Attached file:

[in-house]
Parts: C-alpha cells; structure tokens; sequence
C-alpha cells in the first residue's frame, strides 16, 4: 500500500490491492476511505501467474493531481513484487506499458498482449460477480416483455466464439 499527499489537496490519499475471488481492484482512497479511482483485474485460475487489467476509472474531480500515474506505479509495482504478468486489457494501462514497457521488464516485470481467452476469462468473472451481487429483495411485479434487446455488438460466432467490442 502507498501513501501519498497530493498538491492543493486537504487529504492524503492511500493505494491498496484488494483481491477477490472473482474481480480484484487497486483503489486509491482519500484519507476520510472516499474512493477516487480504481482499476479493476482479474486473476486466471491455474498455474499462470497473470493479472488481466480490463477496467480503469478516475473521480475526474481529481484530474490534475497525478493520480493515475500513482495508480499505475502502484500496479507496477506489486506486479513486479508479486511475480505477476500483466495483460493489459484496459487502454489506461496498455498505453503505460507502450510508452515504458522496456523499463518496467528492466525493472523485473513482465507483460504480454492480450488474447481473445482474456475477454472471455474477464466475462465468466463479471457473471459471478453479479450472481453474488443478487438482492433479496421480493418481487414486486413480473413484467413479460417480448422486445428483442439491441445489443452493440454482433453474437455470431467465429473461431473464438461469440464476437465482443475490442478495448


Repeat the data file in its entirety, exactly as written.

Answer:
[in-house]
Parts: C-alpha cells; structure tokens; sequence
C-alpha cells in the first residue's frame, strides 16, 4: 500500500490491492476511505501467474493531481513484487506499458498482449460477480416483455466464439 499527499489537496490519499475471488481492484482512497479511482483485474485460475487489467476509472474531480500515474506505479509495482504478468486489457494501462514497457521488464516485470481467452476469462468473472451481487429483495411485479434487446455488438460466432467490442 502507498501513501501519498497530493498538491492543493486537504487529504492524503492511500493505494491498496484488494483481491477477490472473482474481480480484484487497486483503489486509491482519500484519507476520510472516499474512493477516487480504481482499476479493476482479474486473476486466471491455474498455474499462470497473470493479472488481466480490463477496467480503469478516475473521480475526474481529481484530474490534475497525478493520480493515475500513482495508480499505475502502484500496479507496477506489486506486479513486479508479486511475480505477476500483466495483460493489459484496459487502454489506461496498455498505453503505460507502450510508452515504458522496456523499463518496467528492466525493472523485473513482465507483460504480454492480450488474447481473445482474456475477454472471455474477464466475462465468466463479471457473471459471478453479479450472481453474488443478487438482492433479496421480493418481487414486486413480473413484467413479460417480448422486445428483442439491441445489443452493440454482433453474437455470431467465429473461431473464438461469440464476437465482443475490442478495448